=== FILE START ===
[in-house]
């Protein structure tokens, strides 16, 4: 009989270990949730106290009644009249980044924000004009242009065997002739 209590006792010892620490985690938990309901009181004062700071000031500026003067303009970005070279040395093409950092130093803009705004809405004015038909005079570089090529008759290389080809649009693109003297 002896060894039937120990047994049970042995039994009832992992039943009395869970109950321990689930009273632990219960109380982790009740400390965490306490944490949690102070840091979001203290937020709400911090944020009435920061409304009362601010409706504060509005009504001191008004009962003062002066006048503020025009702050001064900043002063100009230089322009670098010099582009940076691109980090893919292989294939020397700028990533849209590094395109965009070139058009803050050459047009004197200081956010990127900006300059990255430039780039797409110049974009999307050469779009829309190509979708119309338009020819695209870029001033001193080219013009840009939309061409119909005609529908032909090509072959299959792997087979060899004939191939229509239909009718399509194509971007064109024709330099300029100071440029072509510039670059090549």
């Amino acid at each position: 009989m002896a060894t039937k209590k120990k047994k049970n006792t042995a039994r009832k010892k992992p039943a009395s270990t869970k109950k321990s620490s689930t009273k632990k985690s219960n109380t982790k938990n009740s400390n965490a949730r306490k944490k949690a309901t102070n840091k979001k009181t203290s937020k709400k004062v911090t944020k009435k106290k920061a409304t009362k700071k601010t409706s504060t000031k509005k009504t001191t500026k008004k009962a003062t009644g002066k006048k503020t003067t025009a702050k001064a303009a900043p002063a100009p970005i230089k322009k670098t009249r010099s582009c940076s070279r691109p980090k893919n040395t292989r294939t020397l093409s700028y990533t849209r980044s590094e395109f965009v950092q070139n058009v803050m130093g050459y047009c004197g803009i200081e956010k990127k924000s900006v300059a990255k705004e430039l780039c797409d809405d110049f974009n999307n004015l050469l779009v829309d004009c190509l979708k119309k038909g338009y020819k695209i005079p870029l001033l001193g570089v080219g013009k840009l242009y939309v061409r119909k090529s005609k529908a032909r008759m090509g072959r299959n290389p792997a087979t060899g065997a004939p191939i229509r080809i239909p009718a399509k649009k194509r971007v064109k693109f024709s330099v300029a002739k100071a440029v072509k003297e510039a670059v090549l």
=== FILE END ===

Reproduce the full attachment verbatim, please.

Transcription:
[in-house]
């Protein structure tokens, strides 16, 4: 009989270990949730106290009644009249980044924000004009242009065997002739 209590006792010892620490985690938990309901009181004062700071000031500026003067303009970005070279040395093409950092130093803009705004809405004015038909005079570089090529008759290389080809649009693109003297 002896060894039937120990047994049970042995039994009832992992039943009395869970109950321990689930009273632990219960109380982790009740400390965490306490944490949690102070840091979001203290937020709400911090944020009435920061409304009362601010409706504060509005009504001191008004009962003062002066006048503020025009702050001064900043002063100009230089322009670098010099582009940076691109980090893919292989294939020397700028990533849209590094395109965009070139058009803050050459047009004197200081956010990127900006300059990255430039780039797409110049974009999307050469779009829309190509979708119309338009020819695209870029001033001193080219013009840009939309061409119909005609529908032909090509072959299959792997087979060899004939191939229509239909009718399509194509971007064109024709330099300029100071440029072509510039670059090549």
């Amino acid at each position: 009989m002896a060894t039937k209590k120990k047994k049970n006792t042995a039994r009832k010892k992992p039943a009395s270990t869970k109950k321990s620490s689930t009273k632990k985690s219960n109380t982790k938990n009740s400390n965490a949730r306490k944490k949690a309901t102070n840091k979001k009181t203290s937020k709400k004062v911090t944020k009435k106290k920061a409304t009362k700071k601010t409706s504060t000031k509005k009504t001191t500026k008004k009962a003062t009644g002066k006048k503020t003067t025009a702050k001064a303009a900043p002063a100009p970005i230089k322009k670098t009249r010099s582009c940076s070279r691109p980090k893919n040395t292989r294939t020397l093409s700028y990533t849209r980044s590094e395109f965009v950092q070139n058009v803050m130093g050459y047009c004197g803009i200081e956010k990127k924000s900006v300059a990255k705004e430039l780039c797409d809405d110049f974009n999307n004015l050469l779009v829309d004009c190509l979708k119309k038909g338009y020819k695209i005079p870029l001033l001193g570089v080219g013009k840009l242009y939309v061409r119909k090529s005609k529908a032909r008759m090509g072959r299959n290389p792997a087979t060899g065997a004939p191939i229509r080809i239909p009718a399509k649009k194509r971007v064109k693109f024709s330099v300029a002739k100071a440029v072509k003297e510039a670059v090549l």